Poly(ADP‐ribosyl)ation, or PARylation, was first described over 50 years ago. Since then, our understanding of the biochemistry and enzymology of this protein modification has significantly progressed. PARylation has long been associated with DNA damage and DNA repair as well as genotoxic stress , . However, over the last two decades this has expanded to chromatin remodelling, DNA replication, transcriptional regulation, telomere cohesion and mitotic spindle formation during cell division, intracellular trafficking and energy metabolism . Most eukaryotes, except yeasts, have genes encoding poly(ADP‐ribose) polymerases (PARPs) and poly(ADP‐ribose) glycohydrolases (PARGs), and our knowledge on PARylation is primarily based on studies in metazoans. In plants, however, mechanistic understanding of the role of ADP‐ribosylation in stress response is still lacking. In this issue of EMBO Reports, Feng et al  identify the first set of PARylated plant proteins and show that in vivo PARylation of one of these proteins, a factor named DAWDLE, is important for its role in plant immunity.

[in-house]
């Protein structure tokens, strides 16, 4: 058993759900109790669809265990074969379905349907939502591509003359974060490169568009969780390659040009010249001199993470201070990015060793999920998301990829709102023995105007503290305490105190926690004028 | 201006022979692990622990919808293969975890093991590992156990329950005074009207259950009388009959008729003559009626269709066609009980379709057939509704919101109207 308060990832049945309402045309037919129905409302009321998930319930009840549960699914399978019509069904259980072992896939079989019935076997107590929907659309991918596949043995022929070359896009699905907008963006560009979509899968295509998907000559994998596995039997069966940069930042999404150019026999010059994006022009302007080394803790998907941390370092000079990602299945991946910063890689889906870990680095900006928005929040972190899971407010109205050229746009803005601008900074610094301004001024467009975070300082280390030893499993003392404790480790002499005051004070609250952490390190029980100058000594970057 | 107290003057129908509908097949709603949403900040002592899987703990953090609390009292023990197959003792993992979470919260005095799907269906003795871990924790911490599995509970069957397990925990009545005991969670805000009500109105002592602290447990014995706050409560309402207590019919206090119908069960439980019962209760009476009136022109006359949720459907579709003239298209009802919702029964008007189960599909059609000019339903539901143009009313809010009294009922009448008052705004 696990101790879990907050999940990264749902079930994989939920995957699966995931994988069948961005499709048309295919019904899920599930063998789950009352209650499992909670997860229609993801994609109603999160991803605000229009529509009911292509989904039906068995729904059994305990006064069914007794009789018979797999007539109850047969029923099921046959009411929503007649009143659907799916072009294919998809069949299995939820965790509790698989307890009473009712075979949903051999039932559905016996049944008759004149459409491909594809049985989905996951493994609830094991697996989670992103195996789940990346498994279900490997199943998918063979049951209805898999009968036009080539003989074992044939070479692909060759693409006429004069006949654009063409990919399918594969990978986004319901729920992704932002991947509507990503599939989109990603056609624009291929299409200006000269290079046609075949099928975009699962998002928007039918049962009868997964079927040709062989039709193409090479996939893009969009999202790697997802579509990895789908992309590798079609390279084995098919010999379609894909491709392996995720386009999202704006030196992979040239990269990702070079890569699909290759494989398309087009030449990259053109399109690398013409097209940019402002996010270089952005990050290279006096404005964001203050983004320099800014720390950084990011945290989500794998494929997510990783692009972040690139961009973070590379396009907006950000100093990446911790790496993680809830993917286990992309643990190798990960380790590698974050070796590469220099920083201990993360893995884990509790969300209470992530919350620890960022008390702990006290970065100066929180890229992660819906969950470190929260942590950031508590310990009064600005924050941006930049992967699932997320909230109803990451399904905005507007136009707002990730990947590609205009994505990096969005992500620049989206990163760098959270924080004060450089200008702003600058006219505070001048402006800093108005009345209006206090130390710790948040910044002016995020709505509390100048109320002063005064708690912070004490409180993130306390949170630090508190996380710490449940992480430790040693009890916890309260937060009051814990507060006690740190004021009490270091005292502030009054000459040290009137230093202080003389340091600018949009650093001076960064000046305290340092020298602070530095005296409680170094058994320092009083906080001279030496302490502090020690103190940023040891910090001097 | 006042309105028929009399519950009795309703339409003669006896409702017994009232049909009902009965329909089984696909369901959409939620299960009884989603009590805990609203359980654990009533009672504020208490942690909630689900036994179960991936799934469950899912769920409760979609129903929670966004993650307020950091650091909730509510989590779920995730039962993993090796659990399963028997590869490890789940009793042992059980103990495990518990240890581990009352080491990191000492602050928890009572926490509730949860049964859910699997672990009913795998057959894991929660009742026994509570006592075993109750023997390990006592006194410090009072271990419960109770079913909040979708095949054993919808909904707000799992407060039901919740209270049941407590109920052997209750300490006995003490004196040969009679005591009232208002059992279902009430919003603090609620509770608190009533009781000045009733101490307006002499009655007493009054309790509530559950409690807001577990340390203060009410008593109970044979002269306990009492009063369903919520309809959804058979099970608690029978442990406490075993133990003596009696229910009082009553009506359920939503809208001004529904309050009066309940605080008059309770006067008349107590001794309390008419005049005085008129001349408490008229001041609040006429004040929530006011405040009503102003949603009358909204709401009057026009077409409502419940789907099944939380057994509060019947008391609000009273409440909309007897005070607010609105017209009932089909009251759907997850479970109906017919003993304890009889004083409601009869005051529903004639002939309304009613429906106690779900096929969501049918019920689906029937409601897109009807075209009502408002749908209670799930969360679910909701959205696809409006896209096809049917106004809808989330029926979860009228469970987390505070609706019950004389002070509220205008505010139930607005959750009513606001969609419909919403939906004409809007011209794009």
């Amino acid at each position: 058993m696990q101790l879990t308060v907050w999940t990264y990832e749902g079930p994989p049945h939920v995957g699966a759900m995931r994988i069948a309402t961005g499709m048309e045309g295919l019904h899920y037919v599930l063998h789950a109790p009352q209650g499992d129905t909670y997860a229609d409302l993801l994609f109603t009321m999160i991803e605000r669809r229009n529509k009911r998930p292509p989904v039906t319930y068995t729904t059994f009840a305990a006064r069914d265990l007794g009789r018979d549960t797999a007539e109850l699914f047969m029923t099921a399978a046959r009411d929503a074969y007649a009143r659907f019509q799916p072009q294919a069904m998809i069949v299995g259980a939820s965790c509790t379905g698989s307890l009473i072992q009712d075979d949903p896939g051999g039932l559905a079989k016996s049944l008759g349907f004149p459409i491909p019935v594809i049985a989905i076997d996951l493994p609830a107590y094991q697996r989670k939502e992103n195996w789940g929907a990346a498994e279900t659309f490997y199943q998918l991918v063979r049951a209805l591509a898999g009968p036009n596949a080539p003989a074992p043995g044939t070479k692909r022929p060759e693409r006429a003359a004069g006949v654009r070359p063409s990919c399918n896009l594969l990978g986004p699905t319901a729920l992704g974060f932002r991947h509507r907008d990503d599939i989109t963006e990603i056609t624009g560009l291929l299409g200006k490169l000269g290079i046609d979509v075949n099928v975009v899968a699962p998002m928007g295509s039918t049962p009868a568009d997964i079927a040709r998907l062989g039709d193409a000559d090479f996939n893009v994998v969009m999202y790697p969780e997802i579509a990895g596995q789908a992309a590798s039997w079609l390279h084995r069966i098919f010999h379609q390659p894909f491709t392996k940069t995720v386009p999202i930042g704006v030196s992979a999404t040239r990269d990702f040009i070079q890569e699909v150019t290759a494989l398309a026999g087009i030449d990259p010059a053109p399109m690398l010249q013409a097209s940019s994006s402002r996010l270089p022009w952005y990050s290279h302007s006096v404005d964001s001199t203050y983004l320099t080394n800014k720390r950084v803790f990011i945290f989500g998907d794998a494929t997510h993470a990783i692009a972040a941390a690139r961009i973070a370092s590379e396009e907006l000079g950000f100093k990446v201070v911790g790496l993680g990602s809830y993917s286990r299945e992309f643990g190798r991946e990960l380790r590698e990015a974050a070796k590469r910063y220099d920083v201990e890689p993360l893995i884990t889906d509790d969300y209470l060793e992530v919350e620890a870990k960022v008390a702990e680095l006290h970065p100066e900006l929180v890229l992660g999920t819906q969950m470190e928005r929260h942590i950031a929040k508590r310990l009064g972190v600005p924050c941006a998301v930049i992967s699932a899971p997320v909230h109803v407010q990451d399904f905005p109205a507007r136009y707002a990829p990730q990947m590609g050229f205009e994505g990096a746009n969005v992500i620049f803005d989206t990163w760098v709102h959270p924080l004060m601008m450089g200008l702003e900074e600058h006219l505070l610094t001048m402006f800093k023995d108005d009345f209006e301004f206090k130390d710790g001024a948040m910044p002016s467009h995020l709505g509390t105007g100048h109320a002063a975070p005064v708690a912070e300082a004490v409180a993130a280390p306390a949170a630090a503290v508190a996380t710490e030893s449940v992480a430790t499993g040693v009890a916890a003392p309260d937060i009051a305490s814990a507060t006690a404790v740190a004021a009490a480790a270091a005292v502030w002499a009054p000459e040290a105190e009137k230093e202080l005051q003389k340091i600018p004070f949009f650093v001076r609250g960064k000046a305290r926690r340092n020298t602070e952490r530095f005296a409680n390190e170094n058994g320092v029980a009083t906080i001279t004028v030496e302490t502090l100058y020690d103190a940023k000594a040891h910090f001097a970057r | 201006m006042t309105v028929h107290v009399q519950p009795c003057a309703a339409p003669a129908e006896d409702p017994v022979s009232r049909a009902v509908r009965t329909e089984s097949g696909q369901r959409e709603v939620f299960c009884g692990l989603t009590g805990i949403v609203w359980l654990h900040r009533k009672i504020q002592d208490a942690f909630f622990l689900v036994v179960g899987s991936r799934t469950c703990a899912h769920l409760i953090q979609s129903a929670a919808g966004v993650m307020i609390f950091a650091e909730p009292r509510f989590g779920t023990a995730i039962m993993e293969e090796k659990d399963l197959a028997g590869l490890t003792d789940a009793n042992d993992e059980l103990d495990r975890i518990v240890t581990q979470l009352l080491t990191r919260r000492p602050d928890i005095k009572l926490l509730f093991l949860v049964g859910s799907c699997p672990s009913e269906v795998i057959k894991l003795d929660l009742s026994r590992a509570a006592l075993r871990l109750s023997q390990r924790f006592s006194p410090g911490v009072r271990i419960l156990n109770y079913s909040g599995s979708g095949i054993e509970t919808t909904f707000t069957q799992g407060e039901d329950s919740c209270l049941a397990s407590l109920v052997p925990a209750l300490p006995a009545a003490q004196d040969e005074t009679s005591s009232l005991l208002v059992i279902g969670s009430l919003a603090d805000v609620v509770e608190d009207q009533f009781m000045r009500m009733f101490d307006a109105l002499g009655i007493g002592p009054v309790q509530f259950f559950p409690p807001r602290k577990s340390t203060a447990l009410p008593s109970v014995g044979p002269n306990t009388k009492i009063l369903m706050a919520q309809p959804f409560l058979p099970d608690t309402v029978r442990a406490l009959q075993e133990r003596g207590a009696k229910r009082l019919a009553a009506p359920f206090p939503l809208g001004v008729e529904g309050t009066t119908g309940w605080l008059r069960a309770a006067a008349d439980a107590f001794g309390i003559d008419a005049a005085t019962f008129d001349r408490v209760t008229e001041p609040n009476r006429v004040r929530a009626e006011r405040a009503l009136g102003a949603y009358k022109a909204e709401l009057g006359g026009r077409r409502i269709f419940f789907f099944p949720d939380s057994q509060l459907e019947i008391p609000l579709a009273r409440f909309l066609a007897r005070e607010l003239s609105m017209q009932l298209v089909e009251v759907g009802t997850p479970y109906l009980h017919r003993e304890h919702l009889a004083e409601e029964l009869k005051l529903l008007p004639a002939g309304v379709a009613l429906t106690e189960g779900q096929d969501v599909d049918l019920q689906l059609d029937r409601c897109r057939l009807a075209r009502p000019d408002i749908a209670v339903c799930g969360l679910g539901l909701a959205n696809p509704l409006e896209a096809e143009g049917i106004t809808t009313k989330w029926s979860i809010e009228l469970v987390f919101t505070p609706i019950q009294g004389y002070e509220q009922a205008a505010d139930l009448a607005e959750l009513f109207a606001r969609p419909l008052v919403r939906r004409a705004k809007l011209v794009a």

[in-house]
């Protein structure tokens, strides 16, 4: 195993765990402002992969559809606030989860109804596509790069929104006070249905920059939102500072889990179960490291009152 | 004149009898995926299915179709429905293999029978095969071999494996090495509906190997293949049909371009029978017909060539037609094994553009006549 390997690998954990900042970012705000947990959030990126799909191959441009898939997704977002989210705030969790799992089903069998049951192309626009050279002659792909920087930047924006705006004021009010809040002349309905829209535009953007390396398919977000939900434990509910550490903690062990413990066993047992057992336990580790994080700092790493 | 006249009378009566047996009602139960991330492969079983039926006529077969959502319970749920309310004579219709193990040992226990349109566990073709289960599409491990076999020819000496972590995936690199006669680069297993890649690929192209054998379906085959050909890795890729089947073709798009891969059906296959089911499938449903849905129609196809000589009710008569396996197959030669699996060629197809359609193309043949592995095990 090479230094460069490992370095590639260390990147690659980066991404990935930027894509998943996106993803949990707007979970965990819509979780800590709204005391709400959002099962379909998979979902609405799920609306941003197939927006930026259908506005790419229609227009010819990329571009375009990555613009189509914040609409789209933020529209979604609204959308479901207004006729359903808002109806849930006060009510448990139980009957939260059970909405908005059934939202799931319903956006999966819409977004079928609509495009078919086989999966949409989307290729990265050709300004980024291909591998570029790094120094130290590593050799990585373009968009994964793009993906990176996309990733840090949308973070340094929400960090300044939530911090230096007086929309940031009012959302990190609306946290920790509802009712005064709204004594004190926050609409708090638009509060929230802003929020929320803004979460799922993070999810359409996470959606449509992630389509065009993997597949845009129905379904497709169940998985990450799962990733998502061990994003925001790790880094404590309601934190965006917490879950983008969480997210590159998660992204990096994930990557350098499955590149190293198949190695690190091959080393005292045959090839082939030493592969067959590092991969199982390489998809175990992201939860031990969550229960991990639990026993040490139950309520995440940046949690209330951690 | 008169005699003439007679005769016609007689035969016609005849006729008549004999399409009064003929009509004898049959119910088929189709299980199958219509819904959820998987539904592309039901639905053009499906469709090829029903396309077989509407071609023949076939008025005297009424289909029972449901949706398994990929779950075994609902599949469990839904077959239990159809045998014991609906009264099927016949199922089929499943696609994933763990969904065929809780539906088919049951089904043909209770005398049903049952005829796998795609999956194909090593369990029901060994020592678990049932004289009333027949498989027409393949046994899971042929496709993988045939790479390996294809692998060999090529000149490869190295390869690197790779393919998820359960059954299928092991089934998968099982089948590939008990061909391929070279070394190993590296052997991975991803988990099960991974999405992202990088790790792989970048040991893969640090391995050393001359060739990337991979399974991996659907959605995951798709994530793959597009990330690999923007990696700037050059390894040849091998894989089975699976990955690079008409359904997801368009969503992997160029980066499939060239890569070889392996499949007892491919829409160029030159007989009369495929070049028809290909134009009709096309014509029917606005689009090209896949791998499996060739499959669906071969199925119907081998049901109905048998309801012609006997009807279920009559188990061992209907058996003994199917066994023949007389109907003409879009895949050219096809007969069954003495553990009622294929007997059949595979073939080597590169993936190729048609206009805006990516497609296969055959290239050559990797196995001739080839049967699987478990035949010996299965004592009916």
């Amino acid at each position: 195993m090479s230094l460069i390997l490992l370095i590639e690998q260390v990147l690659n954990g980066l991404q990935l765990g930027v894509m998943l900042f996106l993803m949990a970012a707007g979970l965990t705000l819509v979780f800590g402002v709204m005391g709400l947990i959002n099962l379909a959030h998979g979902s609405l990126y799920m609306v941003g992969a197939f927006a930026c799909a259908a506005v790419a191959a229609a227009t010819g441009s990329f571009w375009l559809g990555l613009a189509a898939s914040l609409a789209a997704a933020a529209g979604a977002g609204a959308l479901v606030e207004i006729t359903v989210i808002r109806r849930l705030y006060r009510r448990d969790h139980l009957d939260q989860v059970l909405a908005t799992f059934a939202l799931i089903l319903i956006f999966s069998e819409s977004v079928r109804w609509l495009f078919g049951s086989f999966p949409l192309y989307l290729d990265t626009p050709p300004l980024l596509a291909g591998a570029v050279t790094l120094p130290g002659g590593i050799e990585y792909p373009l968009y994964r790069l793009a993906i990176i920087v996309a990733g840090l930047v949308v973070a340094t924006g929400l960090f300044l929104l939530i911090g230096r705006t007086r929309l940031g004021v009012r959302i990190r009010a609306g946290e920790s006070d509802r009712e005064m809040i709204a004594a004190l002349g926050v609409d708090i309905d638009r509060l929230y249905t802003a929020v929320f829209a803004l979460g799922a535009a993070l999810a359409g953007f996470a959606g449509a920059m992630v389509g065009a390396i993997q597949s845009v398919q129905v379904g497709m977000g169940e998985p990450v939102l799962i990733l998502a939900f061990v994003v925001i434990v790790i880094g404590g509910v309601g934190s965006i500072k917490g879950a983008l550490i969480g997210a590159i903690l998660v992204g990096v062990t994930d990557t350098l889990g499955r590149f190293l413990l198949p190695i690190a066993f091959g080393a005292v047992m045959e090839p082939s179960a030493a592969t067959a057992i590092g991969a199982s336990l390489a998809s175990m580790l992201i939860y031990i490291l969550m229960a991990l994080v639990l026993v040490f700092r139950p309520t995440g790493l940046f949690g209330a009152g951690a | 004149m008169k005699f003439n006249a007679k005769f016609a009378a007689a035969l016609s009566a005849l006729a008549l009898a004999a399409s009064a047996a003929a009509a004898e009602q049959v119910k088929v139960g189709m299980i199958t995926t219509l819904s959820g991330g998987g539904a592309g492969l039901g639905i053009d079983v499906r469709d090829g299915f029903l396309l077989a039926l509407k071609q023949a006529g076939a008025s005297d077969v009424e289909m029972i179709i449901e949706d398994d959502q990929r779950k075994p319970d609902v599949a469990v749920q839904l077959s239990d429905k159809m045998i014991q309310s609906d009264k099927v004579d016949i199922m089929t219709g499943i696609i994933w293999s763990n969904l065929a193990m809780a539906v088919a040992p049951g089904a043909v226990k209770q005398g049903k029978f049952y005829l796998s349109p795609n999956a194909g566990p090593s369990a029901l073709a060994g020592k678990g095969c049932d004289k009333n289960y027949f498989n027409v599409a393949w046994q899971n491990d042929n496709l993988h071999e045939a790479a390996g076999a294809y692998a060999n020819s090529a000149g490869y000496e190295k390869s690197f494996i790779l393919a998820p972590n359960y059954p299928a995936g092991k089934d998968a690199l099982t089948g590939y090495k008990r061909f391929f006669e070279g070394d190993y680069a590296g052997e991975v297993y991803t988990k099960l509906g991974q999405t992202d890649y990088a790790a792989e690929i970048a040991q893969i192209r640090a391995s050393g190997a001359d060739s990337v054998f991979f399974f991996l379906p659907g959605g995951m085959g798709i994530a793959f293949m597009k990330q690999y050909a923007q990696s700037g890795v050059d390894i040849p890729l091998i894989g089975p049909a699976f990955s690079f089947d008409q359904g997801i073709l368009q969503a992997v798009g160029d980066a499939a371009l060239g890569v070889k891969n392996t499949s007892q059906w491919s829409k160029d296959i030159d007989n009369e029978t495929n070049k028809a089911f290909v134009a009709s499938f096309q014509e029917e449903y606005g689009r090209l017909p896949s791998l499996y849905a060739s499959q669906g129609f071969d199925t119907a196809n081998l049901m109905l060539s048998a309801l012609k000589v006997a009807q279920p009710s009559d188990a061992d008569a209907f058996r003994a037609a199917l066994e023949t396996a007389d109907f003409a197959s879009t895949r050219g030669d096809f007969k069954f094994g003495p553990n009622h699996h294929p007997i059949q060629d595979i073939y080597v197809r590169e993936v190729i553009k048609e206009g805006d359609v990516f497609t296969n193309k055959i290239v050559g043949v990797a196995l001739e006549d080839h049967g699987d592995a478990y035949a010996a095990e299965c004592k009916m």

See also: B Feng et al (December 2016)
PARP activity was described in wheat and tobacco nuclear extracts as early as the mid‐70s, but histones have been the only known PARylated proteins described in plants until now . Enzymes of the PARP family add ADP‐ribose mostly on the side chains of glutamate, aspartate and lysine using nicotinamide adenine dinucleotide (NAD+) and generating mono‐ or poly‐(ADP‐ribosyl)ated modifications. Adding to the complexity is that poly(ADP‐ribose) chains can be linear or branched, although the significance of this has yet to be determined. PARGs remove ADP‐ribose units by trimming down …
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